Every year at the beginning of all my classes, I make the pitch for reading the New York Times--every day. The gist: if you want to be a a journalist, or even an informed citizen, and understand what's on the national agenda, this is a minimum daily requirement.
You can quibble about the Times--everyone does--about its arrogance, that it can be late to big stories, like the Occupy movement. And it sometimes gets it wrong, as it did with the Iraq war. Certainly these are not small quibbles.
But the Times is still a daily miracle of journalism. And it's one of those adult pleasures that I believe all young people should start to engage in. (Plus, students get the college discount rate! All you can read for a month for about the price of a six pack.)
Still, I get resistance. Years ago, when I told the class they should read the Times every day, one student replied in disbelief: "The whole thing?"
Students tell me that the Times is a boring publication, with nothing interesting for today's young audiences.
I thought about that today, as I was engaging in my favorite Sunday ritual, reading the Times. I started with the front-page story about Dominique Strauss-Kahn, the disgraced former International Monetary Fund head whose candidacy for the French presidency was thwarted after he was arrested for raping a hotel maid in New York awhile back. Apparently, the guy was a Libertine (go look it up on Wikipedia), one of many professional men in public life who engage in sit-down-dinner-sex parties all over Paris!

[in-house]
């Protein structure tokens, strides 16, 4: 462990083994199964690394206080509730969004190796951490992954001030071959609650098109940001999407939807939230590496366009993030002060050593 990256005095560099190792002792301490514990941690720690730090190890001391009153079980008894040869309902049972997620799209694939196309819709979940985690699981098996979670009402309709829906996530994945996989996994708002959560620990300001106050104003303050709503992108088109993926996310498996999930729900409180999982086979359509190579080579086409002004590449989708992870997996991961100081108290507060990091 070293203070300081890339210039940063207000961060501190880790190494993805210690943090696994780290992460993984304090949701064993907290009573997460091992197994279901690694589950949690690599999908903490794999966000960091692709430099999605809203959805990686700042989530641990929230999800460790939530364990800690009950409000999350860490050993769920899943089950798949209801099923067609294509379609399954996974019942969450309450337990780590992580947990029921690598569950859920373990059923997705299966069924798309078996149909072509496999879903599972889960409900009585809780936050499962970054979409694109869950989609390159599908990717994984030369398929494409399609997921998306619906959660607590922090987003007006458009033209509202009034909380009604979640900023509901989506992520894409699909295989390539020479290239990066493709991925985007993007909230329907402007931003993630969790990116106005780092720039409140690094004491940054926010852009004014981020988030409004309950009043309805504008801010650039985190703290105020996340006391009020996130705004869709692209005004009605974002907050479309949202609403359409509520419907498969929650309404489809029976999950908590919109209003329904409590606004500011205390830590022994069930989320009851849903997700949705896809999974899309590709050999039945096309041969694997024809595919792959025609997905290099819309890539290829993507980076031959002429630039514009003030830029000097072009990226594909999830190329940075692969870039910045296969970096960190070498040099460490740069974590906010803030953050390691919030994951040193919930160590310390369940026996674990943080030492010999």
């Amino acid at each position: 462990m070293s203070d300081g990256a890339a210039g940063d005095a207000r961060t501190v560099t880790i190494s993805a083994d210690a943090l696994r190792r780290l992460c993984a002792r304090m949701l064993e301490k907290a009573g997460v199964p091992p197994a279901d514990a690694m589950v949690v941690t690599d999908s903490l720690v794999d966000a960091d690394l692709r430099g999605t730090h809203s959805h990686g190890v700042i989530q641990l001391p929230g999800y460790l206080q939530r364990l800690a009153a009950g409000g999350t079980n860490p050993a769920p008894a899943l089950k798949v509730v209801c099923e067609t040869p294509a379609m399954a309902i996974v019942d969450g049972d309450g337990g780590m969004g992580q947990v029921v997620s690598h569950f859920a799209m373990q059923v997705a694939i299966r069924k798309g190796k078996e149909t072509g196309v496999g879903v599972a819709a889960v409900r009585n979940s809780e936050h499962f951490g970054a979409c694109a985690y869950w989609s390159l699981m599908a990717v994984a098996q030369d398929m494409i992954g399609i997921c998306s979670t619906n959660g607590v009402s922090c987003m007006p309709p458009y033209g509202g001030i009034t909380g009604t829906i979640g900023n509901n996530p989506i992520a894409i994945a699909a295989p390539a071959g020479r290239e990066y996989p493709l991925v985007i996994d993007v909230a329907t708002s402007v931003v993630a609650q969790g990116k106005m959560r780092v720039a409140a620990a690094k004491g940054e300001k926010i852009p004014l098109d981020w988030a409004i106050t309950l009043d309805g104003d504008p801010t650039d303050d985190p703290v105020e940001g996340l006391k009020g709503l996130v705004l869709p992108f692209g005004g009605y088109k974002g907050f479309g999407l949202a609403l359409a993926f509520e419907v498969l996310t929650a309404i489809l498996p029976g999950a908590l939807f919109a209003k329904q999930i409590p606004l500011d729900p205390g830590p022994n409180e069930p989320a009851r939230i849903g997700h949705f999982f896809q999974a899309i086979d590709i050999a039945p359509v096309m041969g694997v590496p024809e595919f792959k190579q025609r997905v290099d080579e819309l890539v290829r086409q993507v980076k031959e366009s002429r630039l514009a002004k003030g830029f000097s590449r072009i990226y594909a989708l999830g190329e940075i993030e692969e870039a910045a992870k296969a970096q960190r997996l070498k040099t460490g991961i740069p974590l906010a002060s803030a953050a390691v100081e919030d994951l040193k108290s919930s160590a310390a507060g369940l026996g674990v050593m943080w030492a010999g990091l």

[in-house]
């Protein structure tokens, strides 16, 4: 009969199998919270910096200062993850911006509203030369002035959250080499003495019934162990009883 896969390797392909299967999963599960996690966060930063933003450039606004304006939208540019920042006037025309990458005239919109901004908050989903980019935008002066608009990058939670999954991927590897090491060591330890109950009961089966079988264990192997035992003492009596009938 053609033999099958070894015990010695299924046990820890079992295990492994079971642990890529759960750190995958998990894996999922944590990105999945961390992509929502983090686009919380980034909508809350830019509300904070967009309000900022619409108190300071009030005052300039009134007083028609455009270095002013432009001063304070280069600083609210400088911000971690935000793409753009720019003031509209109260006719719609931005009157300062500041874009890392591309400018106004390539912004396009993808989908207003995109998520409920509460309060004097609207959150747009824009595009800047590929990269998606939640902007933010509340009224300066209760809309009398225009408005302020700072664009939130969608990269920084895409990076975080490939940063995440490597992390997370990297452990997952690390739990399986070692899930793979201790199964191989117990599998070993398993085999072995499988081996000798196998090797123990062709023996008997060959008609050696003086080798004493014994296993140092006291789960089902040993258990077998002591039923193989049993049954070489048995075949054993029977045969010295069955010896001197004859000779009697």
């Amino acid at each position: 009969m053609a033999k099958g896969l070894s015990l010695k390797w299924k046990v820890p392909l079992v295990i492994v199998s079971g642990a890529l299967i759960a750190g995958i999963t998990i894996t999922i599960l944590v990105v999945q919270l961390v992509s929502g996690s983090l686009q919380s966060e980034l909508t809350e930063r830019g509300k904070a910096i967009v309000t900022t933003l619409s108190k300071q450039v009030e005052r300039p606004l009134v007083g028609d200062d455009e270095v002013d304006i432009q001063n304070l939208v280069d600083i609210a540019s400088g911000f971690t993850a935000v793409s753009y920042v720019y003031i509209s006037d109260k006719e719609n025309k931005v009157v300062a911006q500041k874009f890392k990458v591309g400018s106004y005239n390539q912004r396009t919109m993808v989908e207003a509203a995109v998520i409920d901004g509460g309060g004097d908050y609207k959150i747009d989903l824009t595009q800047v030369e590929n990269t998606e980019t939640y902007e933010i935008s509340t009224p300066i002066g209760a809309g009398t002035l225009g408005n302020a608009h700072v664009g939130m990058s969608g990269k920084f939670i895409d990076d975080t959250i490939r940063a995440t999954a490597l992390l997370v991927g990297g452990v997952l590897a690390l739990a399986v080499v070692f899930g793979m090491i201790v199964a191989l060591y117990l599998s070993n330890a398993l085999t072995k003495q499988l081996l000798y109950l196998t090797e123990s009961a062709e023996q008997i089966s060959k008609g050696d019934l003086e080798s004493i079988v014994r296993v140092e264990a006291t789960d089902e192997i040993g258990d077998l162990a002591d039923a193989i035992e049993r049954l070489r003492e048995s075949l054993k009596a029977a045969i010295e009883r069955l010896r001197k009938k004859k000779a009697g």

Then there was this piece, a column called Diagnosis, which begins with the hair-raising story of a 20-year-old young woman who was unresponsive when a "friend" dumped her at a hospital emergency room the morning after a concert, at which she may or may not have ingested...what? Find out at the end.
Boring stuff, right?
There's the story by Dan Barry about a small cafe in a small town in Ohio, that's really about the economy in a state that will play an important role in the presidential election.
I also read a piece about Christopher Kimball, who was one of the media entrepreneurs we studied in Entrepreneurial Journalism. This story explains how Kimball created a magazine/cookbook empire that generates $50 million in annual revenues. Hmm. A writer doing what he loves. Isn't that what you want to do? Maybe you can learn something by reading about him.
Oh, and here's a little something about different performers whose busses are being busted for drugs in West Texas, including a hip hop performer named Nelly.
If you're a fashion geek, you HAVE to get into Bill Cunningham. The guy's in his 80's and still rides his bike around New York City documenting fashion. He covers everything from the Met Fashion Gala to street fashion in the lower East Side to the fashion weeks in Paris and Milan. Here's the Times Topics page on Bill.
I just love Bill Cunningham because he exemplifies the spirit that brought a lot of us to journalism in the first place: a passion for people and the things they love, a sense of curiosity about the world, a desire to bring stories to his readers. This documentary about him is a super-pleasure to watch.
That's the Times, kids!
And if you're still reading, here's a more serious tip. If you have a friend or family member headed for or back from Afghanistan, honor them by reading up on the situation. This editorial in the Times explains why we should be out of there. Now.
If you want to be a good writer, you should be reading good writers. The Times is a good place to start.
Now excuse me, I have to go do the Times Magazine Crossword Puzzle.